The Lawrence Branch
UPDATED 11 May 2016
Biographies, p. 52|
William Lawrence, jurist and Ohio congressman, the son of Joseph and Temperance (Gilchrist) Lawrence, was born in Mt Pleasant, Ohio. He received his early educational training in the village schools and in Tidball's Academy, near Steubenville. In 1838 he graduated with high honors from Franklin College at New Athens and, that autumn, entered the law office of James L. Gage of Morgan County. While pursuing his legal studies he taught school in Pennsville and at MacConnelsville, Ohio. In 1839 he entered the Cincinnati law school and the following March received his degree. In 1840 he began the practice of law, first in Zanesville, then in MacConnelsville and, the next year, settled in Bellefontaine. In 1842 he was appointed by the United States district court to be commissioner of bankruptcy for Logan County.
On December 20, 1843, he married Cornelia, the daughter of William Hawkins of MacConnelsville, who died three months after their marriage, and on March 20, 1845, he married Caroline, the daughter of Henry Miller of Bellefontaine.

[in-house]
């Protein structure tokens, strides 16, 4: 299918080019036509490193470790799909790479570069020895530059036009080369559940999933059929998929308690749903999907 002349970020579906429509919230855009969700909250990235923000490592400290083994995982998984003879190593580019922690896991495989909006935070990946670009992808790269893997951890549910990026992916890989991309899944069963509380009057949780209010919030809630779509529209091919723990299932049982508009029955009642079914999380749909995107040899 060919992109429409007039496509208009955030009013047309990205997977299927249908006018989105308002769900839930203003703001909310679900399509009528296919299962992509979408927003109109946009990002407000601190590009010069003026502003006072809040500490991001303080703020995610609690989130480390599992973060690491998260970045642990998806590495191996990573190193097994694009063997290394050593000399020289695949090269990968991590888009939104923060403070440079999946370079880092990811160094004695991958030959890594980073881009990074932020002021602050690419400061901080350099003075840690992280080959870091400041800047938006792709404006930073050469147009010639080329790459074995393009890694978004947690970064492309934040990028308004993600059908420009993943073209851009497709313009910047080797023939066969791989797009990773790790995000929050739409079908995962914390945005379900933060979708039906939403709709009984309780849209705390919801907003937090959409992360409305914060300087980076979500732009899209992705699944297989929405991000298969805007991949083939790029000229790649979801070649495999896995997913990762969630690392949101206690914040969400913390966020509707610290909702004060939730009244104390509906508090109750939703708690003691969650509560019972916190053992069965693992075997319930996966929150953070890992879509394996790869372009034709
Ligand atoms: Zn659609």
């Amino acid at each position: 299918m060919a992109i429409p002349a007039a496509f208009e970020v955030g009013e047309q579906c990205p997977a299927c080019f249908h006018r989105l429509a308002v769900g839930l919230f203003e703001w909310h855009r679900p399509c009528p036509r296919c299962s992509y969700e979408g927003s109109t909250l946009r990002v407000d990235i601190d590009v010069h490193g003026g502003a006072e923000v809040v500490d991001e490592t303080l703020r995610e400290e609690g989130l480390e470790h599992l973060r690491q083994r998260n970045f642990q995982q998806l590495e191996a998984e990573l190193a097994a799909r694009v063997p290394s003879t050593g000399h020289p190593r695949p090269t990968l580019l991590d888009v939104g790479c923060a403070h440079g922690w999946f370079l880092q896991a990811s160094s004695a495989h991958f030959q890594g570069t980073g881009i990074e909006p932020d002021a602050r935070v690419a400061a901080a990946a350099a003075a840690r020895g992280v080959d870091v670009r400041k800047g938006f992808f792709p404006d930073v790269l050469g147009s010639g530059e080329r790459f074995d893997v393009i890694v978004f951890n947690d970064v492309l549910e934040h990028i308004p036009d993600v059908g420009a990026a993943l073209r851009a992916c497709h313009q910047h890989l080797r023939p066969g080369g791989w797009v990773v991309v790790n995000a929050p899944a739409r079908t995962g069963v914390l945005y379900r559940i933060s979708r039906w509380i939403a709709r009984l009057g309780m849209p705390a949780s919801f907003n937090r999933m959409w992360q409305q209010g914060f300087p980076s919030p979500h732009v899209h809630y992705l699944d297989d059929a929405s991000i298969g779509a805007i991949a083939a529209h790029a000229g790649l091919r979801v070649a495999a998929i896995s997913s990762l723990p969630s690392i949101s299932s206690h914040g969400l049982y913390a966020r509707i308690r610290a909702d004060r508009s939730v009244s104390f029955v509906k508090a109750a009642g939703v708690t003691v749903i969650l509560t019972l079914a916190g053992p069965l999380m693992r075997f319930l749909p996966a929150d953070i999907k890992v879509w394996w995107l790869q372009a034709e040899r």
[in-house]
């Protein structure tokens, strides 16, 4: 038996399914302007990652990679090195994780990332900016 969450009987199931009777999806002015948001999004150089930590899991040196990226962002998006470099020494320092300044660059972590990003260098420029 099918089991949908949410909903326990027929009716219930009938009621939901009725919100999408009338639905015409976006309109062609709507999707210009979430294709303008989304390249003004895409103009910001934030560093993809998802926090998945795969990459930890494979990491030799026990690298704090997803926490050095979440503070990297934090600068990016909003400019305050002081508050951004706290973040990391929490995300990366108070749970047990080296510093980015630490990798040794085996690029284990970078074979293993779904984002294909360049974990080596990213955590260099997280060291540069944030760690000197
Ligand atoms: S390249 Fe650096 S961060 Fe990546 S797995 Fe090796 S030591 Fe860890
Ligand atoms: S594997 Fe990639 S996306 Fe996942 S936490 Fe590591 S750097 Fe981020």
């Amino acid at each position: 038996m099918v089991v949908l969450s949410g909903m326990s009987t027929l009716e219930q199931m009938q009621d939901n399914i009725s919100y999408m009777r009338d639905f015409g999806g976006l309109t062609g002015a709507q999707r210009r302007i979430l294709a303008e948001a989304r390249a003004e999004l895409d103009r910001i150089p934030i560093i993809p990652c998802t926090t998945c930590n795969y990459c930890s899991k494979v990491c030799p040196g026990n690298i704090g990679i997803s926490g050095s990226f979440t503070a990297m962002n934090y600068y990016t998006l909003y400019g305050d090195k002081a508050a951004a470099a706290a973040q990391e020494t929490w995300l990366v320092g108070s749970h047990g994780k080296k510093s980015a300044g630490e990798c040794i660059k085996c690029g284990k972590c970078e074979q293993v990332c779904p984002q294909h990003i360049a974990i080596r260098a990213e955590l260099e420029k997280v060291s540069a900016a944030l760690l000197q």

In 1845 he became prosecuting attorney of Logan County and, from 1845 to 1847, was the editor of the Logan Gazette. He was a member of the Ohio House of Representatives in 1846 and 1847 and of the state Senate in 1849, 1850, and 1854. In 1859 he became editor of the Western Law Montly and served three years. From February 1857 to September 1864 he was judge of the common-pleas court and district court.
During the Civil War he was colonel, for three months, of the 84th Ohio Volunteers, serving in Maryland, and, in 1863, Lincoln appointed him district judge of Florida, but he declined to accept.
From 1865 to 1877, excluding one term, he was a member of Congress. He was the virtual author of the law that created the Department of Justice. He also drafted the measure that gave each soldier one hundred and sixty acres of the alternate reserved sections in the railroad land grants.
From 1880 to 1885 Lawrence held the office of first comptroller of the United States Treasury Department
and was the first of the controllers to print his decisions. His legal acumen won for him universal recognition.
He often appeared before the United State Supreme Court in important land cases. His firm grasp of
the fundamentals of the law, his keen analysis of the salient points at issue, his quick
perception of the weakness in his opponents' arguments, and his frankness made him respected and